The consequences of an investigation into bribery allegations can be tricky for any manufacturing company, so it’s important to understand the U.S. anti-bribery provisions. As discussed in our Foreign Corrupt Practices Act (“FCPA”) overview, manufacturers participating in international business must be mindful of this federal law. Though many are aware of the FCPA, some do not understand its breadth and depth. Below is a bare-bones breakdown of the FCPA’s scope. While the below outline will help readers understand future posts about FCPA defenses, penalties, and compliance, the FCPA contains many nuances, so you should consult legal counsel to analyze specific facts and circumstances.
Generally speaking, the FCPA applies to “domestic concerns” and “issuers.” “Issuers” generally refers to “public companies.” If a domestic or foreign company is either (1) traded on a national stock exchange or (2) traded on the over-the-counter market and required to file periodic reports with the SEC, that company is an “issuer” within the meaning of the FCPA.
“Domestic concerns” can be individuals or business entities. For individuals, a domestic concern is any U.S. resident, national, or citizen. For companies, a domestic concern is one (1) organized under the laws of the United States or one of its states, territories, possessions, or commonwealths or (2) maintaining its principal place of business in the United States.
The FCPA contains two main thrusts—anti-bribery provisions and accounting provisions. The former prohibits willful and corrupt bribes to “foreign officials” made for “obtaining or retaining business.” Not surprisingly, courts interpret that language broadly.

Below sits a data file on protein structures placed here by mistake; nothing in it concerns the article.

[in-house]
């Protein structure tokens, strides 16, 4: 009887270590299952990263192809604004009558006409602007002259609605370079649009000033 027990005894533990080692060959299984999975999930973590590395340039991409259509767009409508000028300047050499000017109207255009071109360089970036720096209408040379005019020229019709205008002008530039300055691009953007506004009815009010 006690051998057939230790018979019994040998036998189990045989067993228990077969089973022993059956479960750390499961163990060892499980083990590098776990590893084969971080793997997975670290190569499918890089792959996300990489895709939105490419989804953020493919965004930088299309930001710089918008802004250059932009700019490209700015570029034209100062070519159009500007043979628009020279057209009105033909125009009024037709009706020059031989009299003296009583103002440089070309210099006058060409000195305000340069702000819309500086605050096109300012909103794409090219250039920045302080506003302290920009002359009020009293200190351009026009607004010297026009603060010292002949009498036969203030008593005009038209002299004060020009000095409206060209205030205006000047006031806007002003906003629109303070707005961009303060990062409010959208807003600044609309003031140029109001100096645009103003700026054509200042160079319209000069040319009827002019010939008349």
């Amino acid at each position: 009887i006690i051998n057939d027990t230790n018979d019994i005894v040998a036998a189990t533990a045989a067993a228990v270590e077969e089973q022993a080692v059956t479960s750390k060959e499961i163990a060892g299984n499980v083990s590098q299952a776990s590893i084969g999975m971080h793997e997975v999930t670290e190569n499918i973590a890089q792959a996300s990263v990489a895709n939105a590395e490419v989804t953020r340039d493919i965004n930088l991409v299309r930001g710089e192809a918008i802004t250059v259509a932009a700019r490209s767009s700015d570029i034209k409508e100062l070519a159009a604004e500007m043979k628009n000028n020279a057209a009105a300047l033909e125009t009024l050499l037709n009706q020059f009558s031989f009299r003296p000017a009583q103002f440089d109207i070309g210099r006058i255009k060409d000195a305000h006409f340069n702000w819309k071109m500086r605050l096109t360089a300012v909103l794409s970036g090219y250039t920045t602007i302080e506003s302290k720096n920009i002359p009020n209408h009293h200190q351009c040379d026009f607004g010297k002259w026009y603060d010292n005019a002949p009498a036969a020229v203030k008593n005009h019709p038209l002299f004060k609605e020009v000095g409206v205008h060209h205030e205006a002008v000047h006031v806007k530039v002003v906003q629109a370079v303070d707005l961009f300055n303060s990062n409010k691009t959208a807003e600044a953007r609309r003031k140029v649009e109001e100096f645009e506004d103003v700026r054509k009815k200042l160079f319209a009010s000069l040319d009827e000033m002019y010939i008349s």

To violate the FCPA’s anti-bribery provisions, a domestic concern or issuer must directly or indirectly pay or offer to pay anything of value to a foreign official to obtain or retain business. Also, any person or entity that violates the FCPA on United States’ soil may be prosecuted under the FCPA.
To supplement the anti-bribery provisions, the FCPA also imposes financial reporting requirements on issuers. In particular, the FCPA requires issuers to maintain accurate books and records that reflect in reasonable detail‚ accurately and completely‚ transactions and asset dispositions. The FCPA also requires that the “issuer” establish effective systems of internal controls that provide “reasonable assurance” of the following:
No specific internal controls are required, which provides some flexibility. However, an effective FCPA compliance program is a critical component of “effective” systems of internal controls.
This post covers the basics of the FCPA’s scope. Stay tuned for more on defenses, exceptions, penalties, and keys to complying with the FCPA.